Best vegan cheeses to try now

February 11, 2018 | By | More

best vegan cheeseYears ago, I would have raised a skeptical eyebrow at the thought of eating vegan cheese.

I’ve always been a purist when it comes to food. Even as a kid, I would request the real butter in restaurants when they tried to give me margarine for my dinner rolls. I snubbed anything but the full fat, real deal versions of dairy milk, butter, yogurt and ice cream back in the 90s when everyone was on a low fat craze.

How did I get to a place where I would not only be trying non-dairy cheeses, but actually recommending the ones I like best? Like most people who are increasing their plant-based meals, the reasons are complex. My own are a combination of ethical and health reasons. I can no longer justify the animal cruelty of the dairy industry as being worth it to me on a routine basis. I also know excessive dairy isn’t healthy for a host of reasons.

Going dairy-free healthfully means looking closely at ingredients labels. There are lots of crappy vegan products that are as full of mystery chemicals as the worst processed foods containing meat and dairy. That’s why I shun any vegan cheeses containing things I can’t pronounce or those that contain canola oil, palm oil or preservatives.

These products I’ve recently discovered not only satisfy my cheese cravings, they leave me feeling good about my food choices and my health.

Treeline artisan vegan cheese

One word for this line of products: THANKS! Thanks to Treeline, my cheese cravings are kept at bay either with one of their full-flavored soft spreadable cheeses or their tasty, crumbly hard cheeses.

Treeline’s products are truly artisan crafted and are made from fermented cashews. Each variety has only a small handful of clean ingredients. The cashews are combined with live cultures, sea salt and, in some cases, herbs and spices to create a unique, probiotic-rich food.

best vegan cheesesMy favorites in their lineup of soft spreadable vegan cheeses include the herb-garlic and the green peppercorn flavors. These cheeses are a stand-in for dairy cream cheese and are perfect for spreading on bagels and crackers.

As for Treeline’s two hard cheeses, original flavor or cracked pepper flavor, I love them both. These are tangy with a hint of smoky flavor. Either are the perfect high-end addition to a gourmet non-cheese tray including crunchy seed crackers, raw honey and fruit preserves. I also like to crumble them over salads and soups. I will also experiment with marinating them in olive oil and toasted caraway seeds to top one of my favorite one-pot dishes that calls for sheep’s milk feta.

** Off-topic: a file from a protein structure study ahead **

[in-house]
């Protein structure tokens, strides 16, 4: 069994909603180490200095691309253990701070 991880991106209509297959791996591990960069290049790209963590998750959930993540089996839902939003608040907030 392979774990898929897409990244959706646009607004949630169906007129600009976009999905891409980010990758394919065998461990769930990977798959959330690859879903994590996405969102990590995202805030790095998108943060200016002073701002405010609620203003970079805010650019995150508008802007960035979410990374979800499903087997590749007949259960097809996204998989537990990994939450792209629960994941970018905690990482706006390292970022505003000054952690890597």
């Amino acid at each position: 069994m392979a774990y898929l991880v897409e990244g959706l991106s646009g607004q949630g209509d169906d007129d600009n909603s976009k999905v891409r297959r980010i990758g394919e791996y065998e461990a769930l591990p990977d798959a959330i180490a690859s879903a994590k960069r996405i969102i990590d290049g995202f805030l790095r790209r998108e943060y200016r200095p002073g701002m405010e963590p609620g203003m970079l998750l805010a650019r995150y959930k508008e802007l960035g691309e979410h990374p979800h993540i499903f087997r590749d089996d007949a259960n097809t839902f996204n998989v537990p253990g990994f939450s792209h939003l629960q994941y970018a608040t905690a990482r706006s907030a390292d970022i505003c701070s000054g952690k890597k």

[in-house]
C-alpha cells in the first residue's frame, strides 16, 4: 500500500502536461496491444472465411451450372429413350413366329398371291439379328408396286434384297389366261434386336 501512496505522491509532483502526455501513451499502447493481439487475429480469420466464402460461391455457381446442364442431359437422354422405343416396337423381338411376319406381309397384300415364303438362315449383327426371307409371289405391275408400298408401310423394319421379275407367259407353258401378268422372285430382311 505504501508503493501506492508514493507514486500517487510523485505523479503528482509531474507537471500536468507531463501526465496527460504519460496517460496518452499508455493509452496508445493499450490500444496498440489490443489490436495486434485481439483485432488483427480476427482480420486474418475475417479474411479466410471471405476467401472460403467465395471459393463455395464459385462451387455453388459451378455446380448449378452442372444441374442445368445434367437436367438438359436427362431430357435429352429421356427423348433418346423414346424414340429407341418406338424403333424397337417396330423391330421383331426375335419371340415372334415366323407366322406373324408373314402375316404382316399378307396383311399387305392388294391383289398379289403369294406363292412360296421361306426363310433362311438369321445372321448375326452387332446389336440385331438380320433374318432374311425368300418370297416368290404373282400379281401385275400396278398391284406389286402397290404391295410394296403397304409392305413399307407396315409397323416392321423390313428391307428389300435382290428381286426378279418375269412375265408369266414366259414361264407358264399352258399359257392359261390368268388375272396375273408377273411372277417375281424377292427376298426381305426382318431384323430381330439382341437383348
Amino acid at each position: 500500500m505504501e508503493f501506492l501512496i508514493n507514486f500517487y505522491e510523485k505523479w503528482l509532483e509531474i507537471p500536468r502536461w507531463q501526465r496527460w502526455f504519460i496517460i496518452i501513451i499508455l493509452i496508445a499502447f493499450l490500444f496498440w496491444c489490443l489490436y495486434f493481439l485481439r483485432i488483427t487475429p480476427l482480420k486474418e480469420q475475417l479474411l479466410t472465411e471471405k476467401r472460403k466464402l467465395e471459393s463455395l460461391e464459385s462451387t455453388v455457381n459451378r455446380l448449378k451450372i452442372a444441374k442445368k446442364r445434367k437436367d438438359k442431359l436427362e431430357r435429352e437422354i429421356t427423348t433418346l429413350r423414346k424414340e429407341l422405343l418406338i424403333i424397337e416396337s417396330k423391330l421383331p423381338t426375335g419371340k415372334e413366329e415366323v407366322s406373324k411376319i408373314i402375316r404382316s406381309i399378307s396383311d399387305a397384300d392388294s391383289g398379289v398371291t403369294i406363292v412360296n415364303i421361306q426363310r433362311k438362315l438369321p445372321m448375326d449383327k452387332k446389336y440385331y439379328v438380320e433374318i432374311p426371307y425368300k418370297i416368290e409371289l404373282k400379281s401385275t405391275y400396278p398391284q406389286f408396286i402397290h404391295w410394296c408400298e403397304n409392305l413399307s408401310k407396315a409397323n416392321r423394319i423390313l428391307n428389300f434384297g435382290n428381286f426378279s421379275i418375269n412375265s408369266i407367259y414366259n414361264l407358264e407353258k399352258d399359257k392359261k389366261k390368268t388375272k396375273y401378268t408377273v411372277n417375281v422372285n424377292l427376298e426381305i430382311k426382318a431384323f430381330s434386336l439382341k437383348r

Myoko’s creamery vegan cheese

Based on my initial impressions of Myoko’s Kitchen products (YUM!), I wish they were more readily available. Even our enormous Whole Foods Market inconsistently carries only a variety or two of the many flavors available on the company’s website.

I first tried the Aged English Sharp Farmhouse and fell in love. This is a very soft, spreadable cheese with all the sharp smokiness you’d expect from a well-aged smoky cheddar. That first day, I discovered that our puppy, Roscoe, also likes cultured nut cheese, and I underestimated its richness and binged to the point of self-loathing. It was so good spread on my favorite vegan crackers. During my next trip to the local co-op where I shop, I looked for it. It was gone! But wait…there was this Double Cream Sundried Tomato and Garlic. I’m glad the universe nudged me into trying this one, too. It’s full-flavored with garlic and balanced with the sweetness of dried tomatoes.

Like Treeline, Myoko’s Kitchen uses no offensive ingredients, just good clean food. Each vegan cheese starts with cashews and cultures. Select seasonings, sea salt and time do the rest.

A vote for good

I try to shop with my values in mind most of the time. Buying these amazing vegan cheeses means voting for a more compassionate world and against the inherent animal cruelty associated with the dairy industry. It means voting for your continued good health. And, it means opting out of the big food industry which is working hard to keep us all addicted to toxic foods that pollute the earth. Treeline and Myoko’s Kitchen are small businesses which I’m proud to support.

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Category: Enviable Ideas, General, Home and Garden

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